Exercises performed in water can be adapted to resist the upward thrust of buoyancy, support the upward thrust of buoyancy, or to assist this upward thrust. Submersion decreases weight bearing by up to 90% when submerged in neck deep water, so an individual who is unable to support their body weight on land is often able to walk with minimal support in the pool. Other benefits of buoyancy are that the water supports weak muscles, enhances flexibility and range of motion, and increases the ease of handling for the therapist.
Hydrostatic pressure is a wonderful benefit of aquatic therapy. Hydrostatic pressure is the force exerted on the immersed body by fluid molecules. No movement is necessary by the individual in order to reap the many benefits of hydrostatic pressure. I use this phenomenon as a motivational tool for my clients. I might say, “Let’s just get in the water today and let the water do its work.” This is often enough to get someone motivated enough to try the pool.
Hydrostatic pressure decreases pain and edema, which in turn increases range of motion. It also increases venous return and circulation by assisting the heart and decreasing blood pooling in extremities. Hydrostatic pressure turns down the body’s reticular (activating) system (the brain’s system of arousal), dampening tactile sensory input to the brain. This is partly why the water is such a calming environment for most people. Individuals who are tactilely defensive (having a negative response to touch) are often able to tune out their surroundings and focus on and enjoy being in the pool.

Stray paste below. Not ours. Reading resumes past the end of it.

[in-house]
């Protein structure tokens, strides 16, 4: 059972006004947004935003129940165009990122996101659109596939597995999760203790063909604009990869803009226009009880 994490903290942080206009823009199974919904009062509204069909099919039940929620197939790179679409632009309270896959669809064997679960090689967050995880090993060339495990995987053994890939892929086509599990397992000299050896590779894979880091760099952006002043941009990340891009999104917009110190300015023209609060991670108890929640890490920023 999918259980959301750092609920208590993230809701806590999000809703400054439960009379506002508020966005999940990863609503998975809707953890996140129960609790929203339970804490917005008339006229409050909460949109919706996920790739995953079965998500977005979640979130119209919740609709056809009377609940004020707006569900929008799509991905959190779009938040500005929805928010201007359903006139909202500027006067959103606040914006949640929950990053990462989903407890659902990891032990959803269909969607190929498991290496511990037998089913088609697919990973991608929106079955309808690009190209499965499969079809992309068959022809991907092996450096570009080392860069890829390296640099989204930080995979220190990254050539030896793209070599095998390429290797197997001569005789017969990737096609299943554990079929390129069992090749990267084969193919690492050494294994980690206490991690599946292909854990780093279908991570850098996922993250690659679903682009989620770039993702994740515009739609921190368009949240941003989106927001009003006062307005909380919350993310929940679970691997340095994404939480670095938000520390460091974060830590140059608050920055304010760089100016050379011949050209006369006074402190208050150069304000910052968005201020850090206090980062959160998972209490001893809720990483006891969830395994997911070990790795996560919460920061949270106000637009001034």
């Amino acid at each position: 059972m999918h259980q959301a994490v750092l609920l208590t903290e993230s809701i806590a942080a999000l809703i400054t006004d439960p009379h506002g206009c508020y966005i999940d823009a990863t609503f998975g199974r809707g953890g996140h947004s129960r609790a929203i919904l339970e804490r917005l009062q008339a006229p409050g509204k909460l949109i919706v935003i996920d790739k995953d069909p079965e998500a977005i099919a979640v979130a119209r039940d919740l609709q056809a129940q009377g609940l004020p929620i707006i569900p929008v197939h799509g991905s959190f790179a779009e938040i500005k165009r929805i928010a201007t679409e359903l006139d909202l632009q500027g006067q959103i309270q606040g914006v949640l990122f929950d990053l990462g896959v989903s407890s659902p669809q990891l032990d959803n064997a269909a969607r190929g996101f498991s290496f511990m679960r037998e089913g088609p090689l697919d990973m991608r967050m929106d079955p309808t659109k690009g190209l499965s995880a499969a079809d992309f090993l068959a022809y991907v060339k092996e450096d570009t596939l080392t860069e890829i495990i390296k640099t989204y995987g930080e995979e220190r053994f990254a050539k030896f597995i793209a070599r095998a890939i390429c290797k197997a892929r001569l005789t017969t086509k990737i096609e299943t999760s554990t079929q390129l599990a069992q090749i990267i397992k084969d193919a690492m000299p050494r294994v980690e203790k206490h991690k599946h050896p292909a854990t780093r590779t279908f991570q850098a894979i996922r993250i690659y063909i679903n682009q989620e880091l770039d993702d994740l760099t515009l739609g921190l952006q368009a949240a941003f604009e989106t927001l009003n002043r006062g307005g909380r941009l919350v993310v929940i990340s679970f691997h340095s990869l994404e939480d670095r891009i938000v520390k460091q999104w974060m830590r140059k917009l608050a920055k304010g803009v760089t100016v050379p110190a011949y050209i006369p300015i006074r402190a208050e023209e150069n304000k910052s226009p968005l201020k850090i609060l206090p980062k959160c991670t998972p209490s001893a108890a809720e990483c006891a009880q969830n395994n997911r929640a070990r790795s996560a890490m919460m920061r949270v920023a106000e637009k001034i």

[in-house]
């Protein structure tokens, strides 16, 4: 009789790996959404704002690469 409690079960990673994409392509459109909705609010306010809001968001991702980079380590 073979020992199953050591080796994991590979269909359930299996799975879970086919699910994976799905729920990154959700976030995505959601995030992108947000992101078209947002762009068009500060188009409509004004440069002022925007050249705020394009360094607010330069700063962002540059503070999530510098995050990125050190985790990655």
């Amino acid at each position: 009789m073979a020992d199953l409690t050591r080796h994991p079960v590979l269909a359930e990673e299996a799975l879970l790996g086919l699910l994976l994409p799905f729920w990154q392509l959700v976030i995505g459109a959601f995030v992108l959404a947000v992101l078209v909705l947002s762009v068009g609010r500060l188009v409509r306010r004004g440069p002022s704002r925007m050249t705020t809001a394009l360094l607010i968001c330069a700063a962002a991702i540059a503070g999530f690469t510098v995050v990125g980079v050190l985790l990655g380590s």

The benefit of being submerged in the water is that the individual experiences equal pressure everywhere. Healthy individuals will probably not even notice this slight “squeezing in” feeling, which is similar to the effects of wearing compression stockings. However, an unhealthy person may notice the squeezing sensation, and it may cause some anxiety. In such cases, gentle encouragement and conversation to redirect attention may be helpful. Submersion also places increased demands on the respiratory system, allowing for increased exhalation. Therefore, the respiratory muscles are forced to work a bit harder in the water, which causes these muscles to become more toned even without movement in the water.